The Yeoman rating (YN) is rarely associated with images of naval combat, so at first blush it might seem strange to learn that a U.S. Navy destroyer was named in honor of a “captain’s clerk,” the 1794 appellation of the rating that was officially created in 1835. But when you learn not only of the circumstances surrounding the sacrifice made by Chief Yeoman George Henry Ellis during the Spanish-American War, but also the impact his death had on future Naval operations, you’ll appreciate why the Navy decided to honor his memory by naming a ship after him.

Ellis enlisted on board the USS Minnesota in February, 1892 at the age of 16 as an apprentice, third class; he was promoted to second class in less than a year later and to first class the next year. Honorably discharged from the USS Columbia in October of 1896, he signed up for a three-year enlistment as a Seaman on board the USS Vermont on May 3, 1897 and was appointed a Yeoman Second Class five days later. He reached the rate of Yeoman First Class just five months later and was appointed a Chief Petty Officer in February, 1898.

It was a promotion he would not get to enjoy for long. Stationed aboard the USS Brooklyn during the Battle of Santiago de Cuba, Ellis was using a range-finding device called a stadimeter to target fleeing enemy ships. During a gun battle with the Spanish armored cruiser Vizcaya, Commodore Winfred Schley asked Ellis the range of the enemy ship; when Ellis replied “1700,” Schley said that he thought it was farther than that. Though he’d just taken the range, Ellis dutifully stepped onto the open deck to check his finding and was promptly decapitated by a Spanish shell. When some of the ship’s officers started to pick up Ellis’ body and toss it aboveboard, Schley ordered them to instead cover the body with a flag and save it for proper burial after the battle.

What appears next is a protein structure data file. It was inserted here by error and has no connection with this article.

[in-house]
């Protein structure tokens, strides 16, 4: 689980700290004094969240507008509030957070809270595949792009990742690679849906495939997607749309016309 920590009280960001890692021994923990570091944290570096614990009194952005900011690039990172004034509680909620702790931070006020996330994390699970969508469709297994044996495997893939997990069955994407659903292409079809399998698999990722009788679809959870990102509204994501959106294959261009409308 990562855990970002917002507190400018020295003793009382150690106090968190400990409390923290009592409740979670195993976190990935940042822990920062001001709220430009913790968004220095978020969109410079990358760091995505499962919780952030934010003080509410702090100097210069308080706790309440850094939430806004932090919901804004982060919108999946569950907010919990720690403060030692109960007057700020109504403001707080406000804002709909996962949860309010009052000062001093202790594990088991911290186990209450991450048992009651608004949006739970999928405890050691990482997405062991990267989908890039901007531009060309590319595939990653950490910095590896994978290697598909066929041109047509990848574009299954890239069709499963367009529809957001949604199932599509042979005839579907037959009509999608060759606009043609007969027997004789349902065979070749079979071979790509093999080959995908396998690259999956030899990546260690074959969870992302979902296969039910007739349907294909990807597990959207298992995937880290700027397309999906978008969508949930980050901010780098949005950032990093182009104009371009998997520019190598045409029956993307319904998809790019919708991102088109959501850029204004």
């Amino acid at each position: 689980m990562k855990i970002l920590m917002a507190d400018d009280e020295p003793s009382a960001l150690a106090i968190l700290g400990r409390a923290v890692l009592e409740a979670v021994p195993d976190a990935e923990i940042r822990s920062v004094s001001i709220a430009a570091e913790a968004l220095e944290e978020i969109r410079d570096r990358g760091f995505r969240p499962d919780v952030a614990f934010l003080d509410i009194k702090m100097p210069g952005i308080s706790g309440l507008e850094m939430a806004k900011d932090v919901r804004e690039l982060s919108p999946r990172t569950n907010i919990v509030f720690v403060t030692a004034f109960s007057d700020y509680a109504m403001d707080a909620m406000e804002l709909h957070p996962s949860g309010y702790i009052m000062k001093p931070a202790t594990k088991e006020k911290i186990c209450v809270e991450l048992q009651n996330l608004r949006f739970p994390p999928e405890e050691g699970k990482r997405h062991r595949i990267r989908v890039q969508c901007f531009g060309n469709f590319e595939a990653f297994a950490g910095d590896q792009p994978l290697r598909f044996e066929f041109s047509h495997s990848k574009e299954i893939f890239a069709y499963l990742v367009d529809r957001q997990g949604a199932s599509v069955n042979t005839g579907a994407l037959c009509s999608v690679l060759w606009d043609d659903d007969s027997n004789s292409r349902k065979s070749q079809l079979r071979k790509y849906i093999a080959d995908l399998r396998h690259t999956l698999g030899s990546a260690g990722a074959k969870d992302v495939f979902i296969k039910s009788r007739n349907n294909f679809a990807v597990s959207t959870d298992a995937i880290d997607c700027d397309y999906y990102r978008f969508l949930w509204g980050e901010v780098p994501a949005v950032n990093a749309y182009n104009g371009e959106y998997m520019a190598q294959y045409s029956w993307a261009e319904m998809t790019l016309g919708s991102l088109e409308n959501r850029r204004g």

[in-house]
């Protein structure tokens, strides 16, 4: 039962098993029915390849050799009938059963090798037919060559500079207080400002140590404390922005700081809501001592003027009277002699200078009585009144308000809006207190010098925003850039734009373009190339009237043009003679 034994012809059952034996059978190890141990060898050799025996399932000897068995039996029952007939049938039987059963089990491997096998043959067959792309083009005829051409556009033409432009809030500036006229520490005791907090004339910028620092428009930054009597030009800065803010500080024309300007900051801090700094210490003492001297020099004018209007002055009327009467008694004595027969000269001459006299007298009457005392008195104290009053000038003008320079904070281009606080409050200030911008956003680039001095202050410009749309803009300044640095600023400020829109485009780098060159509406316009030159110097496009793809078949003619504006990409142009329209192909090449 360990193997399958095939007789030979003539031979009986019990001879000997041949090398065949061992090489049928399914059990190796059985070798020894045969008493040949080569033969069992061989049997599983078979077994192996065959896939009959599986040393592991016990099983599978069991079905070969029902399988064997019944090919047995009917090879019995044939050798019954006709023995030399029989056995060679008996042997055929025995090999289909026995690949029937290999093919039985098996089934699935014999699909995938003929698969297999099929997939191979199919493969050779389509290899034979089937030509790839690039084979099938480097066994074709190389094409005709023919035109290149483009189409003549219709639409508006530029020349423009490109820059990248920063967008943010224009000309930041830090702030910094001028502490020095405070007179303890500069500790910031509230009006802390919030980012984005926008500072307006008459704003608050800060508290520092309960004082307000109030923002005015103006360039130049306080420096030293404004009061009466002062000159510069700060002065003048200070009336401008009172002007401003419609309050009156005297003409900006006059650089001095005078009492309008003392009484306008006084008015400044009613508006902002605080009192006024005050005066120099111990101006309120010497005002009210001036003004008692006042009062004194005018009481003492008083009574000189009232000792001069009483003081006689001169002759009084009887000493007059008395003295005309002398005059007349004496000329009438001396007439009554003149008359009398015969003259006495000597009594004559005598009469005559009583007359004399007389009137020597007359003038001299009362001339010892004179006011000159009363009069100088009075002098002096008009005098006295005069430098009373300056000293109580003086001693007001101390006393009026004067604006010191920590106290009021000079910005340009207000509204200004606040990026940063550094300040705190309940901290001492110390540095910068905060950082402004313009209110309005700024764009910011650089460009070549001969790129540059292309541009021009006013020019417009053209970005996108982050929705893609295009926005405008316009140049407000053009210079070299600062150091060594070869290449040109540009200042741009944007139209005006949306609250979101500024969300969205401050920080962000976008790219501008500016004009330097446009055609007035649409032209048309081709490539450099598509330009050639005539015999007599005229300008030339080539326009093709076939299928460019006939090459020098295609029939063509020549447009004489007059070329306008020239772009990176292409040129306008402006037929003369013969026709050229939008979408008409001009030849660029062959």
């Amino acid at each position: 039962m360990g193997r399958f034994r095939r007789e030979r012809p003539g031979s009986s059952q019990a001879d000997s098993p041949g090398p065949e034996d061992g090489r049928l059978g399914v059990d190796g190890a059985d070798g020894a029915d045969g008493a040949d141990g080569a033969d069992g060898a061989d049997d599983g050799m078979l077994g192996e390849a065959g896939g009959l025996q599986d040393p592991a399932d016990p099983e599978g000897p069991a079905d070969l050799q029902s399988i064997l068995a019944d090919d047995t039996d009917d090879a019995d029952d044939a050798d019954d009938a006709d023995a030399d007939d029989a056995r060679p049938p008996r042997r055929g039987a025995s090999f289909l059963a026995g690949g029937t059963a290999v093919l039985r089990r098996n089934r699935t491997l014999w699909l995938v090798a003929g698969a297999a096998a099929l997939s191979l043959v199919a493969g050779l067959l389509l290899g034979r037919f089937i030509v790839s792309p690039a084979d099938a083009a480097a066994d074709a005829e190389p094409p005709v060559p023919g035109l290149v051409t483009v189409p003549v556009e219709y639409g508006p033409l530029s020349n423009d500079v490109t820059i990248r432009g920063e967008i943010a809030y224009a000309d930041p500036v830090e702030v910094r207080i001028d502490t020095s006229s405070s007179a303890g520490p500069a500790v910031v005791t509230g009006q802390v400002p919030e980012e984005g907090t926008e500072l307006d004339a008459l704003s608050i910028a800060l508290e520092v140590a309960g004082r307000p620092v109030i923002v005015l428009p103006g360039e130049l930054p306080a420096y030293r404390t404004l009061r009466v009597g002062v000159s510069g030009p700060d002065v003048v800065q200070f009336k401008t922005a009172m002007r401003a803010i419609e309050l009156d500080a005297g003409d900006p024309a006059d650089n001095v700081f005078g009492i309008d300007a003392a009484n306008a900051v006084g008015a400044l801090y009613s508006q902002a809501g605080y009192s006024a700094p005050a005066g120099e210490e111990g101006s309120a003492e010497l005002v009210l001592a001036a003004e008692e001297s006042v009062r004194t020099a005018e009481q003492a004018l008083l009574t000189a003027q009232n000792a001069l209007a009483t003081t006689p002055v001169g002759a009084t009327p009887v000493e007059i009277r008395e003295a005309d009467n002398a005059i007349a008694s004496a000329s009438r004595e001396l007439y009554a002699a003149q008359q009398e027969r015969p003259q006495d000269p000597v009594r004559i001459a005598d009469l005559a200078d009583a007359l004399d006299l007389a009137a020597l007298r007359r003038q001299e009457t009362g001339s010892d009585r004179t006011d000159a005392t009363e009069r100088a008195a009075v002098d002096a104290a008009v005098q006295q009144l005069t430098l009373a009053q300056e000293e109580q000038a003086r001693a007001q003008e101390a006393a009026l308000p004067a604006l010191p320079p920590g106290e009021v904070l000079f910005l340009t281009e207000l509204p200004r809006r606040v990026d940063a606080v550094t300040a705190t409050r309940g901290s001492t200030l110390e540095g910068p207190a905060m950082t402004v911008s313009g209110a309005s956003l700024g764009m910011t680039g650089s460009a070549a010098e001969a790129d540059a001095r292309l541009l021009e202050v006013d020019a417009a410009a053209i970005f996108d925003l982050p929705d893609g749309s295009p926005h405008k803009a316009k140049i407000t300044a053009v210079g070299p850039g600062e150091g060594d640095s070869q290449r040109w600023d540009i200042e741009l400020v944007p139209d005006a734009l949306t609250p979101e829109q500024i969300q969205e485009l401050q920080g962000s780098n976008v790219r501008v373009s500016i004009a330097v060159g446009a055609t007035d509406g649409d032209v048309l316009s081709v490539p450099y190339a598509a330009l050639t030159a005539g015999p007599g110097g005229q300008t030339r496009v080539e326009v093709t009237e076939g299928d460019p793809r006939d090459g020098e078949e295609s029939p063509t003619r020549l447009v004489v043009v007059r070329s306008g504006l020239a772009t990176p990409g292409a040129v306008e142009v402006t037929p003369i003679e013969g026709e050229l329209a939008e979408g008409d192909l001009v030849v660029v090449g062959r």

Remarkably, Chief Yeoman Ellis was the only fatality the U.S. suffered during the battle (there were no fatalities during the Battle of Manila Bay, the other large naval engagement of the war), a fact that made his willingness to expose himself to fire in order to carry out his duties even more noticeable.

Although a statue that Congress proposed to be built in Ellis’ honor never came to fruition, the destroyer USS Ellis was named after him and launched on November 30, 1918. After convoy duty during World War II, the ship was decommissioned in October 1945 and eventually sold two years later.

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